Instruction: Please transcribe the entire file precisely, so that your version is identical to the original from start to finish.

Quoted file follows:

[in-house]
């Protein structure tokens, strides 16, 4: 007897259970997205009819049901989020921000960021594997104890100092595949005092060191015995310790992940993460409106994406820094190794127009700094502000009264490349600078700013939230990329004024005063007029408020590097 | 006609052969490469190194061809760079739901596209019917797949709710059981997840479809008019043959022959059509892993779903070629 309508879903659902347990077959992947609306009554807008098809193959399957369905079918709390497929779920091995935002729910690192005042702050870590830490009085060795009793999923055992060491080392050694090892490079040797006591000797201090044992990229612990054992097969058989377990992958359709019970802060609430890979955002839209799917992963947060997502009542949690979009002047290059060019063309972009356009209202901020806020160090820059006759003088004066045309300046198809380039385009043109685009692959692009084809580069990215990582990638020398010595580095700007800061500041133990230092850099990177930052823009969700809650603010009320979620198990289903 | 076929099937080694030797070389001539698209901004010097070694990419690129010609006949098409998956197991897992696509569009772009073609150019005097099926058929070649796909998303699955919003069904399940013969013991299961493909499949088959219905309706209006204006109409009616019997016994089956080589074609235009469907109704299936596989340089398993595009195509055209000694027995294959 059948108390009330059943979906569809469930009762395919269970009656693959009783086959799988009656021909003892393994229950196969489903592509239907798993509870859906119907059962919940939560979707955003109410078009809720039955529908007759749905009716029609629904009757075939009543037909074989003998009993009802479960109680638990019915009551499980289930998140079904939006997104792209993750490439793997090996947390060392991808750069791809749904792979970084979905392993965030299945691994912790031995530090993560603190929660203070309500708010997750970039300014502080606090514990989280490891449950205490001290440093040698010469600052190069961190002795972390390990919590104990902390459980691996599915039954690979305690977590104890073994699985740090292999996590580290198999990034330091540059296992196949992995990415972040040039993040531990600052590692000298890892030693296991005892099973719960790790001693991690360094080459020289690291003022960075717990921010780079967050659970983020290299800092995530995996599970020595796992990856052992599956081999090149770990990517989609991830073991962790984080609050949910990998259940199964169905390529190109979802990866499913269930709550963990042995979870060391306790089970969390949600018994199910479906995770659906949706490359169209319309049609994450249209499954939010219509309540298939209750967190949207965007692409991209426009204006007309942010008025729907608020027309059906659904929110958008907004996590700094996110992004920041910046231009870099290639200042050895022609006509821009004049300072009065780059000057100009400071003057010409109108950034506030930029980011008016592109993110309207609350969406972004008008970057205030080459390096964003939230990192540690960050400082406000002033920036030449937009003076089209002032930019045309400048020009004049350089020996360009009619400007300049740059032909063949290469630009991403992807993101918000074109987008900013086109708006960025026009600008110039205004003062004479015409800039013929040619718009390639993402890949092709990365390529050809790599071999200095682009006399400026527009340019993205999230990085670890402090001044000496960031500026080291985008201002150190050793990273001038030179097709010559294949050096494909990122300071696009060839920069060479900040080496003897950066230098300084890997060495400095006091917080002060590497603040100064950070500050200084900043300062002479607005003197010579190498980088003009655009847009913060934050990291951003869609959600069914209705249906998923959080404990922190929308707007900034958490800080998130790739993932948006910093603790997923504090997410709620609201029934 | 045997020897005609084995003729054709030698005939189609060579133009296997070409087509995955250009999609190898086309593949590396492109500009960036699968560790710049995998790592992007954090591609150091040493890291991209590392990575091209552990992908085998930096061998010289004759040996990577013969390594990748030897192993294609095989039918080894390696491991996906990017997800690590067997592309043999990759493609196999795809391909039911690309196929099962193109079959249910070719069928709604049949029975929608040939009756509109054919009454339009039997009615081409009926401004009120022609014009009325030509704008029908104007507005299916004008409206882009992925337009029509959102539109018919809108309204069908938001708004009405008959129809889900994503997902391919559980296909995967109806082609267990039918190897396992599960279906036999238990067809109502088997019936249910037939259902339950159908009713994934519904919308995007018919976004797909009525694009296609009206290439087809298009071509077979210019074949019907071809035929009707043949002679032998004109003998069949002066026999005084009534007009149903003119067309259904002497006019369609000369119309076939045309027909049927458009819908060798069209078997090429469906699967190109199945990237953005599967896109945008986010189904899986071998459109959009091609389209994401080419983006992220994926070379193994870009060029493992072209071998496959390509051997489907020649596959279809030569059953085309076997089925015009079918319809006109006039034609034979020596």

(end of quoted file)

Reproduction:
[in-house]
């Protein structure tokens, strides 16, 4: 007897259970997205009819049901989020921000960021594997104890100092595949005092060191015995310790992940993460409106994406820094190794127009700094502000009264490349600078700013939230990329004024005063007029408020590097 | 006609052969490469190194061809760079739901596209019917797949709710059981997840479809008019043959022959059509892993779903070629 309508879903659902347990077959992947609306009554807008098809193959399957369905079918709390497929779920091995935002729910690192005042702050870590830490009085060795009793999923055992060491080392050694090892490079040797006591000797201090044992990229612990054992097969058989377990992958359709019970802060609430890979955002839209799917992963947060997502009542949690979009002047290059060019063309972009356009209202901020806020160090820059006759003088004066045309300046198809380039385009043109685009692959692009084809580069990215990582990638020398010595580095700007800061500041133990230092850099990177930052823009969700809650603010009320979620198990289903 | 076929099937080694030797070389001539698209901004010097070694990419690129010609006949098409998956197991897992696509569009772009073609150019005097099926058929070649796909998303699955919003069904399940013969013991299961493909499949088959219905309706209006204006109409009616019997016994089956080589074609235009469907109704299936596989340089398993595009195509055209000694027995294959 059948108390009330059943979906569809469930009762395919269970009656693959009783086959799988009656021909003892393994229950196969489903592509239907798993509870859906119907059962919940939560979707955003109410078009809720039955529908007759749905009716029609629904009757075939009543037909074989003998009993009802479960109680638990019915009551499980289930998140079904939006997104792209993750490439793997090996947390060392991808750069791809749904792979970084979905392993965030299945691994912790031995530090993560603190929660203070309500708010997750970039300014502080606090514990989280490891449950205490001290440093040698010469600052190069961190002795972390390990919590104990902390459980691996599915039954690979305690977590104890073994699985740090292999996590580290198999990034330091540059296992196949992995990415972040040039993040531990600052590692000298890892030693296991005892099973719960790790001693991690360094080459020289690291003022960075717990921010780079967050659970983020290299800092995530995996599970020595796992990856052992599956081999090149770990990517989609991830073991962790984080609050949910990998259940199964169905390529190109979802990866499913269930709550963990042995979870060391306790089970969390949600018994199910479906995770659906949706490359169209319309049609994450249209499954939010219509309540298939209750967190949207965007692409991209426009204006007309942010008025729907608020027309059906659904929110958008907004996590700094996110992004920041910046231009870099290639200042050895022609006509821009004049300072009065780059000057100009400071003057010409109108950034506030930029980011008016592109993110309207609350969406972004008008970057205030080459390096964003939230990192540690960050400082406000002033920036030449937009003076089209002032930019045309400048020009004049350089020996360009009619400007300049740059032909063949290469630009991403992807993101918000074109987008900013086109708006960025026009600008110039205004003062004479015409800039013929040619718009390639993402890949092709990365390529050809790599071999200095682009006399400026527009340019993205999230990085670890402090001044000496960031500026080291985008201002150190050793990273001038030179097709010559294949050096494909990122300071696009060839920069060479900040080496003897950066230098300084890997060495400095006091917080002060590497603040100064950070500050200084900043300062002479607005003197010579190498980088003009655009847009913060934050990291951003869609959600069914209705249906998923959080404990922190929308707007900034958490800080998130790739993932948006910093603790997923504090997410709620609201029934 | 045997020897005609084995003729054709030698005939189609060579133009296997070409087509995955250009999609190898086309593949590396492109500009960036699968560790710049995998790592992007954090591609150091040493890291991209590392990575091209552990992908085998930096061998010289004759040996990577013969390594990748030897192993294609095989039918080894390696491991996906990017997800690590067997592309043999990759493609196999795809391909039911690309196929099962193109079959249910070719069928709604049949029975929608040939009756509109054919009454339009039997009615081409009926401004009120022609014009009325030509704008029908104007507005299916004008409206882009992925337009029509959102539109018919809108309204069908938001708004009405008959129809889900994503997902391919559980296909995967109806082609267990039918190897396992599960279906036999238990067809109502088997019936249910037939259902339950159908009713994934519904919308995007018919976004797909009525694009296609009206290439087809298009071509077979210019074949019907071809035929009707043949002679032998004109003998069949002066026999005084009534007009149903003119067309259904002497006019369609000369119309076939045309027909049927458009819908060798069209078997090429469906699967190109199945990237953005599967896109945008986010189904899986071998459109959009091609389209994401080419983006992220994926070379193994870009060029493992072209071998496959390509051997489907020649596959279809030569059953085309076997089925015009079918319809006109006039034609034979020596």